The Dead City (Die tote Stadt) by Erich Wolfgang Korngold. English National Opera: The Coliseum, London WC2. 4****. Clare Colvin.

The story of the opera and of the composer are both equally strange. Erich Korngold’s life was marked by the middle name gifted him by his ambitious father, who saw in his son a similar child prodigy to that of the Austrian musical wunderkind from 150 years earlier. Korngold’s third main work, translated by ENO as The Dead City, was his breakthrough opera, written at 23. The young composer followed no further along Mozart’s classical footsteps, for in 1934 he was forced by Hitler’s invasion to leave Vienna and make his career in Hollywood where he turned his skill in composing romantic scores to such as Captain Blood, starring Errol Flynn, or The Adventures of Robin Hood. The classical career was virtually forgotten until the present century.

The curious plot of The Dead City is derived from the Belgian symbolist poet and novelist Georges Rodenbach’s 1892 novel Bruges-la-Morte. A young man, Paul, mourns for his wife Mary who died five years earlier. He has shut himself in his Bruges home and transformed the bedroom into a shrine to his wife. Her blonde plaits become a sacred relic in a safe above the bed. Then Paul recognises a young blonde dancer, Marietta, as a doppelgänger, and becomes obsessed that Marietta is actually the dead Mary. Guilt and new found desires blur lines between dream and reality – it’s no wonder that the plot appealed to Alfred Hitchcock for his 1958 film Vertigo.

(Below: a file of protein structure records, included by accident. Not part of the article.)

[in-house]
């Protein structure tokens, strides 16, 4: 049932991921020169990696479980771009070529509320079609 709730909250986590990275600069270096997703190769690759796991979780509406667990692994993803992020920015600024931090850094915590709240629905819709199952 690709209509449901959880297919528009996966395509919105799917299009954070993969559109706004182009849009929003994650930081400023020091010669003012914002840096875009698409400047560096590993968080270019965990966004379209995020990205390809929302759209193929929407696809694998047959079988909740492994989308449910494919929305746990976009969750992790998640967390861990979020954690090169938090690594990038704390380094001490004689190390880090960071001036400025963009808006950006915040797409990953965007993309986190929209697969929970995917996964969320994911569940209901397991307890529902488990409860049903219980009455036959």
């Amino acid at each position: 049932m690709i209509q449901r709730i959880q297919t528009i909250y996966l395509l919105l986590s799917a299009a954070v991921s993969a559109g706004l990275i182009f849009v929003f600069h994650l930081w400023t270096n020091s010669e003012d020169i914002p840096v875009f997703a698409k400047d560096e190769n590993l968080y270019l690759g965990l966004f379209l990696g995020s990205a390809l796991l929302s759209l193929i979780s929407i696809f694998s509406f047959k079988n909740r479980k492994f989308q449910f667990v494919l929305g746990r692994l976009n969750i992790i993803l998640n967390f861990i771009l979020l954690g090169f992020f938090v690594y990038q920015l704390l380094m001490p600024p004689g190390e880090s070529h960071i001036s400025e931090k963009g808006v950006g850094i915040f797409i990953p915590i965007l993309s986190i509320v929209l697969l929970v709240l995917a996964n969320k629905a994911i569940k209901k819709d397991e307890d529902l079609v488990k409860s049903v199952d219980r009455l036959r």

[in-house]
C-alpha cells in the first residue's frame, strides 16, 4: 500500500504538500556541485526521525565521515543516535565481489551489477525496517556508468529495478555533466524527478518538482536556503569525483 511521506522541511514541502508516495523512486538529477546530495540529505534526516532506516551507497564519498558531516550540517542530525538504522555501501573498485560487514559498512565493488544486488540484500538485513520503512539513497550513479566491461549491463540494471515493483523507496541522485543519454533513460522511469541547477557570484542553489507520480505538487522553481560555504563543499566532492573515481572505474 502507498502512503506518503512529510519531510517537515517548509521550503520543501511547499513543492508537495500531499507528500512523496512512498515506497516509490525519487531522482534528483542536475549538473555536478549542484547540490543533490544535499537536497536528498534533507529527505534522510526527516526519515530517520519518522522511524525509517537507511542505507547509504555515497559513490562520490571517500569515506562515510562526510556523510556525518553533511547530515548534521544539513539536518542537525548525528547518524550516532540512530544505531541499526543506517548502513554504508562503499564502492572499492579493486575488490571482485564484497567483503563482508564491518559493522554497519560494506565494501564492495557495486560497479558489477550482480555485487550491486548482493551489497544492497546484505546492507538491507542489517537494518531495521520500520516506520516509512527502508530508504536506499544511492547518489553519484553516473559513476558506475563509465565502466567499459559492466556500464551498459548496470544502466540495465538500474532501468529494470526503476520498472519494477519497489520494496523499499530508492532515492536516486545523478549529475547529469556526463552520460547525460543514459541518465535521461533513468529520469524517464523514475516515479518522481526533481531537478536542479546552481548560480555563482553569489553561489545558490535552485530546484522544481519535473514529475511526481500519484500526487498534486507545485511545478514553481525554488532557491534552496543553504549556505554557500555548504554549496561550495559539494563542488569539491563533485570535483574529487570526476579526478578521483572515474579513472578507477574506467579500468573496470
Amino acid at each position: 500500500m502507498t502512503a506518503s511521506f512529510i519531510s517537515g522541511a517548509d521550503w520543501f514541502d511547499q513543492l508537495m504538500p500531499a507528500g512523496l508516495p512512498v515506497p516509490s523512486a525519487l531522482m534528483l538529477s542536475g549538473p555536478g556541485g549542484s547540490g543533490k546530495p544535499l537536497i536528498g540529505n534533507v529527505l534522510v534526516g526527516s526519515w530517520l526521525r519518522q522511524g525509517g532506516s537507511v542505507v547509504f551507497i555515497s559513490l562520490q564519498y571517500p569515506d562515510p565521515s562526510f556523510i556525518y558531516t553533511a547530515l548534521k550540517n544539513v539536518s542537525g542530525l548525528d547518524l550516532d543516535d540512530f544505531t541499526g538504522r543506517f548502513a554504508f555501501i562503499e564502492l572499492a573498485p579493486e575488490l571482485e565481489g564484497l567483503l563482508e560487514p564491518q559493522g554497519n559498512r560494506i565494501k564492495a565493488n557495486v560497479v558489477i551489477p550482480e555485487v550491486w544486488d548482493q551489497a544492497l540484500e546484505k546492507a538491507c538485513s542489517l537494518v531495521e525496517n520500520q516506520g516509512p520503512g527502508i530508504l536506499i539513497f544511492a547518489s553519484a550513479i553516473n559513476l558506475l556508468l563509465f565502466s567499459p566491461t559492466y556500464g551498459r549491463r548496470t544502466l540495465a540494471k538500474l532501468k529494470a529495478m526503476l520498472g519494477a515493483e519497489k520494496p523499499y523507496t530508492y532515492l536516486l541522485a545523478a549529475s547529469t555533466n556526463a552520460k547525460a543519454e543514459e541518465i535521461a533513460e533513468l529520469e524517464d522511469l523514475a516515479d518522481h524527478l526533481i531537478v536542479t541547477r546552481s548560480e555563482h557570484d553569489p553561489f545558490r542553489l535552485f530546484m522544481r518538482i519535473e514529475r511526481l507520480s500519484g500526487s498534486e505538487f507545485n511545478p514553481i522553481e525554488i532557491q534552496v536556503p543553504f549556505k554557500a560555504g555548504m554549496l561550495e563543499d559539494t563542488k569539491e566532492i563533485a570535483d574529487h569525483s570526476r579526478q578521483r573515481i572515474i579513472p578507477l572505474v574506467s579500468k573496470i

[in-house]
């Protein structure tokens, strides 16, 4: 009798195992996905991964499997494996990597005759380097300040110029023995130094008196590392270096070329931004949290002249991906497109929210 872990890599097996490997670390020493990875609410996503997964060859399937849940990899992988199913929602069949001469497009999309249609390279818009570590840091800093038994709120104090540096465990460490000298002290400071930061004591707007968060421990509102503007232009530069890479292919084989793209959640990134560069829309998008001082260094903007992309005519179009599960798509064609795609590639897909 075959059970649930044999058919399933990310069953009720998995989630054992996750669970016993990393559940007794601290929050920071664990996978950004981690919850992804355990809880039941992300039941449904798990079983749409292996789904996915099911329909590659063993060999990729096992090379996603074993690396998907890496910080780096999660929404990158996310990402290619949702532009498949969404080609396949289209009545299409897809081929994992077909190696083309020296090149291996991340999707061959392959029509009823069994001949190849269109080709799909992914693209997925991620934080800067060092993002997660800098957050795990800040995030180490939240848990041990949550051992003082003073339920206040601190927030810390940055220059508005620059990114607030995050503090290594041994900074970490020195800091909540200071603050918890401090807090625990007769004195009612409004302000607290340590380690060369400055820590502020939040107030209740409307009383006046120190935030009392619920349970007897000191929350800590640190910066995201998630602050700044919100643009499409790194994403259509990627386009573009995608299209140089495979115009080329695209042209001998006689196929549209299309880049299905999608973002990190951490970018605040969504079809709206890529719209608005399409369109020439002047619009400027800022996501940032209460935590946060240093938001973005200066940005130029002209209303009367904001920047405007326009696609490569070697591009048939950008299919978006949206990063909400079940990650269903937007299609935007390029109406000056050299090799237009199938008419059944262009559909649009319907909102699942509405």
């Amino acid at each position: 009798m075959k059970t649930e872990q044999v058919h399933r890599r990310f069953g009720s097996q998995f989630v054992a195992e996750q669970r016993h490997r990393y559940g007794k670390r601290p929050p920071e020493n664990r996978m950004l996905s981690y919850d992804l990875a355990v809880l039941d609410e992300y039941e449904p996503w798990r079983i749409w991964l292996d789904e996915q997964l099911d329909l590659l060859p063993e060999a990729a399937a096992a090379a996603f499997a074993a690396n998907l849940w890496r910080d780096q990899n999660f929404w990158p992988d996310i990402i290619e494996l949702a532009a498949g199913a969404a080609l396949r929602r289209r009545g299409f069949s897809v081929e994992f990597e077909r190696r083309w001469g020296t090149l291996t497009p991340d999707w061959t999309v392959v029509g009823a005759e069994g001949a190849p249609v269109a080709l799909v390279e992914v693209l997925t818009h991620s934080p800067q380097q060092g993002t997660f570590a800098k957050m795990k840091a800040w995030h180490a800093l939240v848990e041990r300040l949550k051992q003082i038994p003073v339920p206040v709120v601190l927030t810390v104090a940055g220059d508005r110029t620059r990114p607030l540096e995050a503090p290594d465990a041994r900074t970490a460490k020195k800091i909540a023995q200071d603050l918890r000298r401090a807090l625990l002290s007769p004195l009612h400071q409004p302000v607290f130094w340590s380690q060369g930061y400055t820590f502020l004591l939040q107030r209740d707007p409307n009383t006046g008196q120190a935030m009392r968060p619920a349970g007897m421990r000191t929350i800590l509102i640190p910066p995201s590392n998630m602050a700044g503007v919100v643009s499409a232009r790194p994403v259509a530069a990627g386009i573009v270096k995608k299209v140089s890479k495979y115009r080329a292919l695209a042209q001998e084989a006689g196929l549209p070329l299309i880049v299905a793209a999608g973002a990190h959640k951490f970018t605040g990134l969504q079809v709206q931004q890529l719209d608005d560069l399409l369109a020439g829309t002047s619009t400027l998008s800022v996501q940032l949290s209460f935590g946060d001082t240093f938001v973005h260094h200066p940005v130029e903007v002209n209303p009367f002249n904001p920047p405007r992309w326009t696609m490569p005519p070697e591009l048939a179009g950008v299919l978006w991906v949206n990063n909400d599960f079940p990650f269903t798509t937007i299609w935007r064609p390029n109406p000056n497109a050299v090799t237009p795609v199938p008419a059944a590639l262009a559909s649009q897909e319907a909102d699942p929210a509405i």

Artistic director Annilese Miskimmon, in her second production for English National Opera, brings a lushness to the production that complements the rich Straussian quality of the score. As Sarah Connolly’s housekeeper Brigitta opens the shrine for Paul’s newly arrived friend Franz (Audun Iverson) to witness the extent of Paul’s obsession, boys come in bearing huge bunches of crimson roses, as if to furnish a monomaniac flower shop. A long procession of towns’ people drift forward and back, appearing as indistinct as memory. In contrast, the advent of Marietta brings forth a raunchy number “to come indulge your senses and hail to all who love the arts.”

The role of Paul is pitched dramatically high, and missed notes indicated Swiss tenor Rolf Romei was not at his best voice on the first night. As Marietta, Allison Oakes also has to reach a range of demanding high notes. The composer’s decision to turn the violent encounter at the end into a hallucination, seems something of a cop out compared with the original novel where the blonde doppelganger is killed. Doubtless the young composer and his father, who wrote the libretto, knew which ending would best please the Viennese audience in 1920s post-war Europe.

Conductor: Kirill Karabits

Director: Annilese Miskimmon

Set designer: Miriam Buether

Costume designer: Nicky Gillibrand

Lighting designer: James Farncombe

Movement director/intimacy co-ordinator: Imogen Knight

Production pictures: Genevieve Girling

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